by Herman Michiel
In a reaction to the Brexit speech of the British prime minister Theresa May (2 March), Gabi Zimmer, group leader of GUE/NGL in the European Parliament and member of Die Linke, made a declaration which supposedly represents the position of the radical Left on the current state of affairs in the Brexit negotiations between the United Kingdom and the European Union. I am not happy with this declaration, as it differs hardly from the ones made by the EU establishment.
Consider a statement as “Theresa May did not come up with a coherent proposal on how to concretely translate the political deal of last December into a binding agreement – as requested in the last European Parliament resolution and in the Council guidelines of 15th December 2017.” Or another one: “She dreams of a special treatment for the United Kingdom in the coming future whilst forgetting that she must deliver on the initial promises. Stating that this is not cherry picking does not make it a realistic negotiating option.”
Doesn’t it drip with bureaucratism and EU legalism? Does it suggest any difference between the radical left and the usual representatives of neoliberal Europe? I am afraid not. Parliamentary radical left seems to share the vision of Barnier, Juncker, Tusk, Verhofstadt and tutti quanti on the first withdrawal from the European Union. The parliament resolution, written under the supervision of Guy Verhofstadt, was approved by most radical left MEPs, a quarter of them abstained, none was against. Nonetheless, the resolution requires that the future EU-UK relation be in “strict concordance with the protection of the integrity of the internal market and the four freedoms“, in other words: free movement of goods, services, labour force and … capital. The resolution further requires “safeguarding the EU legal order and the role of the Court of Justice of the European Union“.
For sure, Theresa May is a thoroughly rightist politician, and the Brexit of her Tories is not intended to be an emancipatory project for the working class. But at the same time, May is – whether you like it or not – the current interlocutor for the British nation in its relations with the EU. She will not be that interlocutor for ever. It is not impossible, everyone at the Left hopes so, that a certain Jeremy Corbyn takes that place, who knows even before the 29th of March 2019, end date for an agreement EU-UK.
Suppose this happens. Will the parliamentary radical left then still insist on “the last European Parliament resolution and the Council guidelines of 15th December 2017”? GUE/NGL will certainly know that Jeremy Corbyn recently opted in a speech for good trade relations with the EU, but he also announced that, in case of a Labour government, the UK would negotiate “protections, clarifications or exemptions where necessary in relation to privatisation and public service competition directives, state aid and procurement rules and the posted workers directive.” In other words, the UK under Corbyn’s Labour would not abide by “the integrity of the internal market and the four freedoms”. But it is in vain that one looks for an echo of Corbyn’s Brexit for the many, not for the few in Gabi Zimmer’s declaration.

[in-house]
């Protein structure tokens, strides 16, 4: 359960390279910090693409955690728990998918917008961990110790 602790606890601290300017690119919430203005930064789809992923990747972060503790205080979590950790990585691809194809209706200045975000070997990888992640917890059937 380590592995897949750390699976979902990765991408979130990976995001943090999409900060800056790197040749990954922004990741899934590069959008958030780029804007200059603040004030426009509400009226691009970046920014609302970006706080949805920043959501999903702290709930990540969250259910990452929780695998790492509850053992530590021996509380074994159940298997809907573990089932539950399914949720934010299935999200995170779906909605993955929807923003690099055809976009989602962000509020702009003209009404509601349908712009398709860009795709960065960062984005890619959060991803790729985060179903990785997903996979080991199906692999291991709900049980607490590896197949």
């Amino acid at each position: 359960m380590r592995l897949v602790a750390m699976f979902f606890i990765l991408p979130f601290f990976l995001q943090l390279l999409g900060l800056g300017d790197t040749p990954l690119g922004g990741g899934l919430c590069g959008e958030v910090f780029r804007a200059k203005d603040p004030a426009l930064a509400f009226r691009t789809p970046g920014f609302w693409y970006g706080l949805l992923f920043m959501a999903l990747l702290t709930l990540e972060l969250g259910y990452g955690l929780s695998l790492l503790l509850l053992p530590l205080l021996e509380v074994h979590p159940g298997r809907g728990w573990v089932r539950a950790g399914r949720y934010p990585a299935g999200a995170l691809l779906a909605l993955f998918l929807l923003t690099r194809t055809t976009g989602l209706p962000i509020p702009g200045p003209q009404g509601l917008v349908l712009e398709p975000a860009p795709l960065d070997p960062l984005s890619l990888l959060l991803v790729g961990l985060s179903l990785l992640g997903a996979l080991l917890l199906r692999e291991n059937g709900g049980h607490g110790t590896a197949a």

A large part of the Left in Europe is still captive of Europeanist illusions and inhibitions, and one can understand the difficulties in breaking through that barrier. To give one example: practically the only ones who voted against the Brexit resolution of the European Parliament were from extreme right parties; if the left had rejected the text, media reports would certainly point to the “extremes who find each other in their hate for Europe”. But leaving the extreme right as the sole (pseudo-)opponents of neoliberal Europe is certainly not a solution.
The left in Europe needs an intense debate on strategic and tactical questions. This will certainly be difficult, sometimes even painful (as in the case of Mélenchon’s demand to exclude Syriza from the European Left Party), but utterly important. Let’s start it in our Lexit network as well!